Forever known as the “Iron Lady,” Margaret Hilda Thatcher or Baroness Thatcher was a showpiece of Conservative western-politics towards the end of the 20th century. The longest-serving British Prime Minister, she took office from 1979 – 1990.
Well documented is her firm friendship with the Republican US president and fellow conservative Ronald Reagan during their mutual years in office during the 80s. This relationship played a big part in what is now known today as “The Special Relationship” between the USA and UK regarding joint policies, both globally and militarily. In today’s politically correct woke worshipping west, it’s hard to imagine we’ll see a Conservative-minded politician like her ever again being able to attain the highest office for as long as she did amongst Western G8 countries.
Born in 1925 in rural England, she had a normal upbringing — notably before World War Two Thatcher’s parents gave sanctuary to a young Jewish girl who had fled Nazi Germany. Thatcher studied chemistry at Somerville College in Oxford and briefly worked in the field. She entered the political realm in 1959 as a member of Parliament.
In 1975, Thatcher became the Conservative Party leader, becoming the first woman in British politics to achieve this and lead a major political party. In 1979 she won the national election and became Prime Minister.
Her uncompromising politics and leadership style both at home and abroad led to her becoming a polarizing figure. A fierce enemy of Soviet Russia and socialist-liberal views, she waged war against trade unions within Britain — notably against the miner strikes of the 80s, the Provisional IRA (against whom she survived an assassination attempt in 1984), and Argentina, during the Falklands War of 1982 — where she sent British military forces to recapture the island which is under British sovereignty. She was also known to be a supporter of apartheid in South Africa.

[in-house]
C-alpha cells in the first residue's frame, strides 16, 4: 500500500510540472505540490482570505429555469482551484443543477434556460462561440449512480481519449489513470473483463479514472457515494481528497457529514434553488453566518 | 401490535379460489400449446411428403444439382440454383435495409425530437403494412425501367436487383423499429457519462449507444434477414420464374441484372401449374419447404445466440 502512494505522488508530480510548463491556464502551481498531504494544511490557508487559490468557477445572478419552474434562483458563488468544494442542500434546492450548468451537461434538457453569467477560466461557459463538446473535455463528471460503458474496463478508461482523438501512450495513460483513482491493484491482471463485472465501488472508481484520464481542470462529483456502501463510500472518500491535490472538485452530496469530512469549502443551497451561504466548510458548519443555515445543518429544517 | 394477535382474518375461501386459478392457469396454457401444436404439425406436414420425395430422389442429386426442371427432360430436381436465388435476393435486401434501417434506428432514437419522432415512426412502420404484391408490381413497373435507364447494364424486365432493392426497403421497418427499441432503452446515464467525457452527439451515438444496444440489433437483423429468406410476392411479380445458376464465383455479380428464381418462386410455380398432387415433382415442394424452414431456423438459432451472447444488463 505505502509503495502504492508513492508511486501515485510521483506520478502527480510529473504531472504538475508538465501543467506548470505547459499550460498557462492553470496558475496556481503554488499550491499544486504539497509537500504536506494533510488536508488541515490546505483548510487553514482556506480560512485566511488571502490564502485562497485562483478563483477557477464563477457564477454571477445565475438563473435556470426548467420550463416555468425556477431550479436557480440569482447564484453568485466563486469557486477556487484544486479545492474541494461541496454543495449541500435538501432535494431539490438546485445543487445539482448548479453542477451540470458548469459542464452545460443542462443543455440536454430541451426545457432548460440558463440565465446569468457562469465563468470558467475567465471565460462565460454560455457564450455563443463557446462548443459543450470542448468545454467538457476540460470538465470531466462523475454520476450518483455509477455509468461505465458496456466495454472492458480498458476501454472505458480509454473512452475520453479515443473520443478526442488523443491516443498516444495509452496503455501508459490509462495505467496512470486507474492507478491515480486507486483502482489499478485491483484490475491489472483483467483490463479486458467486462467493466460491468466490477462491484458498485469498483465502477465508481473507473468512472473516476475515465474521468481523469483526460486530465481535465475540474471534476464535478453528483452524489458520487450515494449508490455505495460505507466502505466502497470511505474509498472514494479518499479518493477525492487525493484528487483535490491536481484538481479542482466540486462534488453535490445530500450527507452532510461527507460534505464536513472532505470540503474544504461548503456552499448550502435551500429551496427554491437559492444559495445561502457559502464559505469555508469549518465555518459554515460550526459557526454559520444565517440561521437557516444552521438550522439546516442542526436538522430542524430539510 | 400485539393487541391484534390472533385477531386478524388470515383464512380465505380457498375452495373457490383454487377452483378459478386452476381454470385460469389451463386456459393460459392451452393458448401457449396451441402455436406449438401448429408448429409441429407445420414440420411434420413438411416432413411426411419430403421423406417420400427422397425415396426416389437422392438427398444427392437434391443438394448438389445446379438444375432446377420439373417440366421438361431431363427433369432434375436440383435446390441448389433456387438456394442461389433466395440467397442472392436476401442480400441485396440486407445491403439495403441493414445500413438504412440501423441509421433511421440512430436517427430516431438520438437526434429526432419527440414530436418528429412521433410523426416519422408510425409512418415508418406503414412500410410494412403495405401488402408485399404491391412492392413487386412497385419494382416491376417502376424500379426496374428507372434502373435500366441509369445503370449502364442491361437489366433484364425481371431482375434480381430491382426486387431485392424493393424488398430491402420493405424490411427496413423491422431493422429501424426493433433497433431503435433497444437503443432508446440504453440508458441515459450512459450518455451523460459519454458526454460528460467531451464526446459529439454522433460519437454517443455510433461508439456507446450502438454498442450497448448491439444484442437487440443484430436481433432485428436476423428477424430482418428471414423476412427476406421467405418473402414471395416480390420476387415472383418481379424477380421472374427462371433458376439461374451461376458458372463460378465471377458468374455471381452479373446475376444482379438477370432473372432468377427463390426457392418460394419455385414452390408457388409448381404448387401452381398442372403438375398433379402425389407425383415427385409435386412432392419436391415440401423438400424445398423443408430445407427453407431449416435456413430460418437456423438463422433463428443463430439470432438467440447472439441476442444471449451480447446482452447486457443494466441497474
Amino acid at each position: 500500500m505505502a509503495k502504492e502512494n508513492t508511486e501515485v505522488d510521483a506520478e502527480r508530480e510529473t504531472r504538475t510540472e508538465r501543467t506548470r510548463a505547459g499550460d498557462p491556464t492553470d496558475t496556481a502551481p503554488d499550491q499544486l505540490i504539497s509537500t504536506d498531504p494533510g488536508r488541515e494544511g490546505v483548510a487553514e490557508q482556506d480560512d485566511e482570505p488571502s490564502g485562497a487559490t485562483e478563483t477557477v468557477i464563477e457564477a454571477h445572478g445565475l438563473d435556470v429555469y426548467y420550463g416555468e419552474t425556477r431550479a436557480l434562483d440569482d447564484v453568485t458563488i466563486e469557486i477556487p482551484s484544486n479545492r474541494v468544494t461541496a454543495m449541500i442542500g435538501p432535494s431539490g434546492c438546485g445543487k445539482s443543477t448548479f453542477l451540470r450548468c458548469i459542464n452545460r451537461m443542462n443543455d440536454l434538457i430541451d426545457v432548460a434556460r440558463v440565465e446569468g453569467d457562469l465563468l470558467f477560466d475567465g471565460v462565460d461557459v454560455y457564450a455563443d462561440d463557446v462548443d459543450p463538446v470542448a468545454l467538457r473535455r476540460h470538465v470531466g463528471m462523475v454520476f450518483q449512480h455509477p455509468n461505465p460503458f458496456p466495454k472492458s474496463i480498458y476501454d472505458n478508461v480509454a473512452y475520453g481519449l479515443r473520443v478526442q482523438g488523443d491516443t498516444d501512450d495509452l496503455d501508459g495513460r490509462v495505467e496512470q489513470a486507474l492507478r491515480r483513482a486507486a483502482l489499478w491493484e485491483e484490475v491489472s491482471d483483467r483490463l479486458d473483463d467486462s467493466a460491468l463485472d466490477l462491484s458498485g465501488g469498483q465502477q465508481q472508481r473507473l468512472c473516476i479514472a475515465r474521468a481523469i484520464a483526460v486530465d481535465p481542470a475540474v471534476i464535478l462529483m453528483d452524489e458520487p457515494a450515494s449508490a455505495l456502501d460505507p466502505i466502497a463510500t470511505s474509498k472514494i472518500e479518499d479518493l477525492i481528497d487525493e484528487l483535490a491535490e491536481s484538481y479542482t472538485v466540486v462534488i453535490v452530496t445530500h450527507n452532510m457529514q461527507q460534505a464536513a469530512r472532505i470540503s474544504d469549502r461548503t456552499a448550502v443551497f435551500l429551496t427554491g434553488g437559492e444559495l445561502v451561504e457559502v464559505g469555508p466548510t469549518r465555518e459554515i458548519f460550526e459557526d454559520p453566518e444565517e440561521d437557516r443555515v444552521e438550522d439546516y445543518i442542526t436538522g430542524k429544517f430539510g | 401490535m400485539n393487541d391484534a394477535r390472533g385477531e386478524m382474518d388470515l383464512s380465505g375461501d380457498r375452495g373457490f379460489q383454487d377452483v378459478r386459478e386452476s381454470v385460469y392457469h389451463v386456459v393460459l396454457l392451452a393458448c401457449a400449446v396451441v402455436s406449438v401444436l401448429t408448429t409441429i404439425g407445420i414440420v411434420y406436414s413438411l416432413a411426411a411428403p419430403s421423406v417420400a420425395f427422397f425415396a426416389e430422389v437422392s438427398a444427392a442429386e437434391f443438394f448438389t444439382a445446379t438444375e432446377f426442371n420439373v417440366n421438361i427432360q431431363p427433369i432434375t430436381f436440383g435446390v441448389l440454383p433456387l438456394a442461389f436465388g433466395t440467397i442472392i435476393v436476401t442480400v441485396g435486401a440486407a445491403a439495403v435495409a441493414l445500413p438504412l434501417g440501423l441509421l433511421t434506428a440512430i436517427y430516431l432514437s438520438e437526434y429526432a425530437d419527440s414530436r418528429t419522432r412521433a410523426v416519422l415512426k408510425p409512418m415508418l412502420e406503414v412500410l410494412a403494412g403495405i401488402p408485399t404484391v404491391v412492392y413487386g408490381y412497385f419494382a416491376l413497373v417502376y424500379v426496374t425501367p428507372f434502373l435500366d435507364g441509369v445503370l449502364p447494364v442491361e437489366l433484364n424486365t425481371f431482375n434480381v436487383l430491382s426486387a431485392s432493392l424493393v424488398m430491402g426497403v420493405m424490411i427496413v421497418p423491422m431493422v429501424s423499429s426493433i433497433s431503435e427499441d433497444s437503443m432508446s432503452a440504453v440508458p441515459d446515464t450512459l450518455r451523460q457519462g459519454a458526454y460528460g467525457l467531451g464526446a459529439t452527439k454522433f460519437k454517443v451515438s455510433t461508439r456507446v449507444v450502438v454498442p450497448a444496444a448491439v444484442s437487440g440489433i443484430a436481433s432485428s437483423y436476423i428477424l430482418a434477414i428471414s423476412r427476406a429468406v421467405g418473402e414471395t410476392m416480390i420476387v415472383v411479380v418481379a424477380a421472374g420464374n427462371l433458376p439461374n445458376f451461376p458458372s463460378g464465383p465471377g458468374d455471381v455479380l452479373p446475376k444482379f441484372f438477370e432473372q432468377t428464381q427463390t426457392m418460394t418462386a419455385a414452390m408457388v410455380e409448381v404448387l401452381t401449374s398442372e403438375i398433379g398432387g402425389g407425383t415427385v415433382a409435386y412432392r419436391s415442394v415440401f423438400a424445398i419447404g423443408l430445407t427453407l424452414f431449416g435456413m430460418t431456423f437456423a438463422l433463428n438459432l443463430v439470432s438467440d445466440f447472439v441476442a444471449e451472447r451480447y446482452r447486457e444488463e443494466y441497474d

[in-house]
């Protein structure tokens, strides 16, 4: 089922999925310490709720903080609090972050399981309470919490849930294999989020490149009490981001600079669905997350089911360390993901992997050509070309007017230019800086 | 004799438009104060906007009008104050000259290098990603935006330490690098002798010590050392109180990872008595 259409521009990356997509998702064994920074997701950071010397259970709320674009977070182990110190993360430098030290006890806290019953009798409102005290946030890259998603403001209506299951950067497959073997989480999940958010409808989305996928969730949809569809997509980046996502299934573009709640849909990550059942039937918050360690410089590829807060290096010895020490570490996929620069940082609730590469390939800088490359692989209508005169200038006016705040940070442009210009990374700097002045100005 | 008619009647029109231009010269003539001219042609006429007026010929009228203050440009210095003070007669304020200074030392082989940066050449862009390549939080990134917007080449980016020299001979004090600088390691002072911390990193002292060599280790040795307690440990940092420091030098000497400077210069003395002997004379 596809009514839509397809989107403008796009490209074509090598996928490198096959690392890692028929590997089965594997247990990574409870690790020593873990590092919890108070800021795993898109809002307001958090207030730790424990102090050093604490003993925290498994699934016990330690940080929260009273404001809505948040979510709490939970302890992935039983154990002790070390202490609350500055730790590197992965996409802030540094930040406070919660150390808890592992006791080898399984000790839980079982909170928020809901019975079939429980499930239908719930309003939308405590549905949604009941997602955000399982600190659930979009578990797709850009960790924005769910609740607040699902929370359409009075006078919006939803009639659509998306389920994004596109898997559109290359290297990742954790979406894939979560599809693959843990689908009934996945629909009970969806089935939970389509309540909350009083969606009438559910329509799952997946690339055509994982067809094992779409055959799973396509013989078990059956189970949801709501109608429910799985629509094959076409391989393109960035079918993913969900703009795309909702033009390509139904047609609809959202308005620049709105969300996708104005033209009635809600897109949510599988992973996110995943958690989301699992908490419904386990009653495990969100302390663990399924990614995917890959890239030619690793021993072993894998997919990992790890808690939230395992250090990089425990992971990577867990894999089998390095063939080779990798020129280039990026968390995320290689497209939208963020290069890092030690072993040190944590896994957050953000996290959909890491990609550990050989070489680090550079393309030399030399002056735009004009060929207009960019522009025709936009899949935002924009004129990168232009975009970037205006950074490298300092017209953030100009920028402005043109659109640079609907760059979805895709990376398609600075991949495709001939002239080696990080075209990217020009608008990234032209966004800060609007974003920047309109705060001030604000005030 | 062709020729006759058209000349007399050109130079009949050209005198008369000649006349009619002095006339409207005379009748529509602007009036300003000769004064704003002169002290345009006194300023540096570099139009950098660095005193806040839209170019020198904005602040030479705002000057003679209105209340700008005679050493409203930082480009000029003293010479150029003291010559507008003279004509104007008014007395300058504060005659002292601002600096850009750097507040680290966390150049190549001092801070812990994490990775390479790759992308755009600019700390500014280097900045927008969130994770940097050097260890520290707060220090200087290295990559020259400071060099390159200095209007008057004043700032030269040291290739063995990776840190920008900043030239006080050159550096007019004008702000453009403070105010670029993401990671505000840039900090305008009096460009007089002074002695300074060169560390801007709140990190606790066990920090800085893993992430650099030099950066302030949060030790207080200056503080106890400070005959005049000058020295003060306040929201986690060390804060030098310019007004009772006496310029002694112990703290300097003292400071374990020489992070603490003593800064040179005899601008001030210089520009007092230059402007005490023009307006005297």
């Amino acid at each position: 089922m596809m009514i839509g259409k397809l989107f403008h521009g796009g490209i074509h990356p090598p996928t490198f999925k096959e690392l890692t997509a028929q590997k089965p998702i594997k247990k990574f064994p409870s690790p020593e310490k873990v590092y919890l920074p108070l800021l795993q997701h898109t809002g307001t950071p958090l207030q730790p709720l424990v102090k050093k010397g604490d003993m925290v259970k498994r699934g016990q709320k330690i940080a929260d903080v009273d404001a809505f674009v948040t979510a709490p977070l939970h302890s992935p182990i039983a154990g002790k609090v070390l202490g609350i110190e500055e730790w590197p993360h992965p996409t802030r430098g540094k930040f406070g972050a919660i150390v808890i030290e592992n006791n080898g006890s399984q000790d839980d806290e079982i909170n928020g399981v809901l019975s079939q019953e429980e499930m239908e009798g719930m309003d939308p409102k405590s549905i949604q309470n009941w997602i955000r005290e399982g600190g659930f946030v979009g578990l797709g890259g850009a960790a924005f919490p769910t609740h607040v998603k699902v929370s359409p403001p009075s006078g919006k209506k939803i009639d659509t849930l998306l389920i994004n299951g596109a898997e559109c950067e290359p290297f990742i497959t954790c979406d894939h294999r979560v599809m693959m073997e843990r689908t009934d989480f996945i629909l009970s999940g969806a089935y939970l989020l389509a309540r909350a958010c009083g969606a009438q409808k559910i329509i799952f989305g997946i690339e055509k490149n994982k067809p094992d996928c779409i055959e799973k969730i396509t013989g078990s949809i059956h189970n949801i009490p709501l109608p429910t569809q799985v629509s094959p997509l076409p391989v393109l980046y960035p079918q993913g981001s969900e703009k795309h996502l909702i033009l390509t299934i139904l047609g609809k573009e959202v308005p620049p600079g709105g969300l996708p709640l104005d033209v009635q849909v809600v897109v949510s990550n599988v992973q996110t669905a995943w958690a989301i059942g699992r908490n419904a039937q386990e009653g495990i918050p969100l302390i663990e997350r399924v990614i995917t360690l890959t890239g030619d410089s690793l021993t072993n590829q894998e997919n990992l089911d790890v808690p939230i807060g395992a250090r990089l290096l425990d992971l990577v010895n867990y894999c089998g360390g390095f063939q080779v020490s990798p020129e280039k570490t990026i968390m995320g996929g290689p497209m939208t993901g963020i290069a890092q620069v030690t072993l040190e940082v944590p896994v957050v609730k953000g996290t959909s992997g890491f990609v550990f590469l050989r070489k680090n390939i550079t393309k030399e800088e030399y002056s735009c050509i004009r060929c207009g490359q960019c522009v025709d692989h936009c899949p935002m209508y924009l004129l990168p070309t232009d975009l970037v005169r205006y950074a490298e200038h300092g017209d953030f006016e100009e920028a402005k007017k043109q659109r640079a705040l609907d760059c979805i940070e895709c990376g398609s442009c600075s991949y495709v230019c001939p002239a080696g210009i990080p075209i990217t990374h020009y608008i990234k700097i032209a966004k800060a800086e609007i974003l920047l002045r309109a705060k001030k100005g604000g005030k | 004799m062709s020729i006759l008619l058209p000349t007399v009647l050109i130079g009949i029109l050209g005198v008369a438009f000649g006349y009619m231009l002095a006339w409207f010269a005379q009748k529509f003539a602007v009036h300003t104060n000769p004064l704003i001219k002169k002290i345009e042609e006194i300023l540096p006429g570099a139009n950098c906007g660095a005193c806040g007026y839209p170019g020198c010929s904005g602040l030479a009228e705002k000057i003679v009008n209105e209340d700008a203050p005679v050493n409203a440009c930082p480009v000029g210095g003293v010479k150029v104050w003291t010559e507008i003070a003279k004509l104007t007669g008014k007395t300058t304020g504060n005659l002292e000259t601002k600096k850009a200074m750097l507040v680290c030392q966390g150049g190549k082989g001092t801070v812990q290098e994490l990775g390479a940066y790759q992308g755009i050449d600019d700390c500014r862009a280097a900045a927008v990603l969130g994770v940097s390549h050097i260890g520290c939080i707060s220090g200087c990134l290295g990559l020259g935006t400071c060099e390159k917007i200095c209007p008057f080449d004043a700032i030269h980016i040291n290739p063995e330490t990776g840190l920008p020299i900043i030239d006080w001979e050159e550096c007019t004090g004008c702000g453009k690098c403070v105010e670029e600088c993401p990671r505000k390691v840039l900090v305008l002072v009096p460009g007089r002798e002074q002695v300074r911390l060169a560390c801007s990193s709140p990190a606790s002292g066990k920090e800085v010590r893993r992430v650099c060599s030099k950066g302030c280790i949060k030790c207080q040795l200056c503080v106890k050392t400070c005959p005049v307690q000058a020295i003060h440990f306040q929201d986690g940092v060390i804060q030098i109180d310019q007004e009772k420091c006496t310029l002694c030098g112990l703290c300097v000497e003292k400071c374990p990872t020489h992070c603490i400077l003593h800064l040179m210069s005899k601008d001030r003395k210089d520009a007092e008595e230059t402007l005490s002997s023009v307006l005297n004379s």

During her years in office, she managed to bring about economic recovery to the United Kingdom through the privatization of state-owned companies. She was re-elected by a landslide in 1983 and again in 1987. However, her support of certain taxes and her skepticism over policies related to European inclusion led to her decline in support, particularly amongst those in her party.
In 1990 she stepped down from Prime Minister to incoming John Major and left politics entirely in 1992. She was given the title of Baroness, a life peerage, allowing her to sit on the House of Lords.
In 2003 her husband Denis died, and Margaret Thatcher died in 2013. She is survived by her two children, Mark and Carol.